The ANC’s dilly-dallying on matters economic also emerges elsewhere amid gloomy economic indicators, including stubbornly high unemployment that in June increased to 27.7% on the narrow definition of those too discouraged to even bother looking for work. It stands at 36.4% on the expanded definition that includes those still actively looking for work, according to Statistics SA’s Quarterly Labour Force Survey, which also showed youth unemployment rose to 58% among those aged 15 to 34.
When Finance Minister Malusi Gigaba earlier this month finally released what has been touted as a plan for growth, economists and commentators panned the 14 Point Action Plan. While the tabulation of deliverables with deadlines perhaps was meant to portray a sense of concrete action, closer scrutiny shows neither are necessarily new. For example, the finalisation of the Mineral and Petroleum Resources Development Amendment Bill by year-end according to the 14 Point Plan, is long overdue. Zuma returned the draft law to Parliament in January 2015 and in the 2017 State of the Nation Address (SONA) said the Bill would be finalised in June.
Some deliverables are curious. Public Enterprise Minister Lynne Brown earlier this year told Parliament’s public enterprises committee she is drafting the Shareholder Management Bill, to amend the governance and other issues at SOEs, following Cabinet’s approval of a concept document in March. But Gigaba’s list of targets and deadlines put the public service and administration minister in charge of this.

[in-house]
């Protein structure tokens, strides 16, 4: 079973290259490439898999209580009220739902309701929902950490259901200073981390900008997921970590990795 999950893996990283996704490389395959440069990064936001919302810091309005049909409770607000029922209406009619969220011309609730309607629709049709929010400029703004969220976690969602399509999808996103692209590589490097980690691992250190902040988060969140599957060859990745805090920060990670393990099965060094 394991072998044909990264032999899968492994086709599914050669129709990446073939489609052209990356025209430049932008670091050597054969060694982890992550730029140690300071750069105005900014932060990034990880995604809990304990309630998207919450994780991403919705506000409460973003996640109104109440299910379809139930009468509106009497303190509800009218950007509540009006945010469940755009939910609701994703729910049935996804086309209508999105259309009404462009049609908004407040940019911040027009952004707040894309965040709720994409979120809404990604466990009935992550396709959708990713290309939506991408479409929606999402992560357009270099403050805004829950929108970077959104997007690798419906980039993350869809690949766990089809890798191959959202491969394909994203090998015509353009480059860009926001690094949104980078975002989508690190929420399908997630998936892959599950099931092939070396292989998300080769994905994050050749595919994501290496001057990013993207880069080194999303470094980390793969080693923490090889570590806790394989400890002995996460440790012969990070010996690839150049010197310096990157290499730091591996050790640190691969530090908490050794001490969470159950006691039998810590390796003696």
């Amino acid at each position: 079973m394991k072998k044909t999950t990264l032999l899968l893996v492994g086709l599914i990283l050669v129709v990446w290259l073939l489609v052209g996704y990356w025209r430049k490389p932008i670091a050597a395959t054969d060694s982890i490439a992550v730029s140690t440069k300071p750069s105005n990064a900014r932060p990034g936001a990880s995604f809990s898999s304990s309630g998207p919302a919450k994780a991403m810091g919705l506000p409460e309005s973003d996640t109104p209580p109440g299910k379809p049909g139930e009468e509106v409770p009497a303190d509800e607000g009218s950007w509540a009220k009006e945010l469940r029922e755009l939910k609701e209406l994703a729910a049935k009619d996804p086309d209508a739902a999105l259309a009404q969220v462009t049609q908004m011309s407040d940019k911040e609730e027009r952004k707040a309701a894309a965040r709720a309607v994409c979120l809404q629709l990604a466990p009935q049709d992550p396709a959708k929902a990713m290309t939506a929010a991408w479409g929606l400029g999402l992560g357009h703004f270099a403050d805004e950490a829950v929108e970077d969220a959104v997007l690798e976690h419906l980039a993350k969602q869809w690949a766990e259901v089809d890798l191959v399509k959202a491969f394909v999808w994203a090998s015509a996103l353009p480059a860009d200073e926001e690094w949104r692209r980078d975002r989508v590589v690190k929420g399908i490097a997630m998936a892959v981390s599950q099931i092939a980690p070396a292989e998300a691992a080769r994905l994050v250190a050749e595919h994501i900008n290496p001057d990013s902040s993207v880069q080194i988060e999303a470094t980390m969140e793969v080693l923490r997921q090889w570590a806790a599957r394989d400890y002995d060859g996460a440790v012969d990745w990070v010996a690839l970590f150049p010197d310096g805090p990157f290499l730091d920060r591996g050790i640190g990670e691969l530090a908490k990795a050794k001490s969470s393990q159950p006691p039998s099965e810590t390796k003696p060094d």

And some deadlines are also curious. The five-year turn-around plan for SAA must be finalised and implemented by December 2019, according to the plan. But the drain on the national coffers is steep, given that the national airline last month received an effective bail-out of R2,2-billion from the National Revenue Fund so it could repay loans that had become due and which it failed to renegotiate. That National Revenue Fund effectively is the monies allocated to departments to do their work, and now the R2,2-billion spent on SAA must now be somehow recouped, through departmental savings or government selling off non-strategic assets like, for example, its shares in Telkom.
But at Monday’s Organisation for Economic Co-operation and Development (OECD) launch of South Africa’s 2017 economic survey Gigaba touted the 14 Point Action Plan as the answer to what he acknowledged was “disappointing” growth, weak consumer demand and “persistently falling business investment”. The plan, he said, “has strong support from the president and Cabinet to address the challenges of slow domestic growth. The Action Plan aims to accelerate progress, coordinate government efforts and act as a mechanism for accountability; and it has realistic, achievable objectives set against realistic and firm timelines”.
Last week South African Reserve Bank (Sarb) Governor Lesetja Kganyago announced an interest rate cut of 25 basis points – commercial banks’ prime lending rates dropped to 10.25% from 10.50% – in an effort to assist the economy. “Underlying demand in the economy is extremely weak and the MPC (Monetary Policy Committee) is concerned about the deterioration in the growth outlook over the forecast period. This decline is broad-based. It is unclear where the drivers of accelerated growth will come from in the absence of credible structural policy initiatives that will reduce uncertainty and increase business and consumer confidence,” he said at the time.
It is a message the extended ANC lekgotla may do well to heed, even amid the current party political power battles ahead of the elective national conference in five months. Whether the gathering of party seniors, its political leadership across the three spheres of state and its deployed cadres will consider any of such details, rather than focus on analysing the challenges (again) and on telling the good story, is up in the air. DM
Photo: ANC Deputy Secretary General Jessie Duarte and Secretary General Gwede Mantashe at the Policy Conference, 5 July 2017, Nasrec (Photo: Ihsaan Haffejee)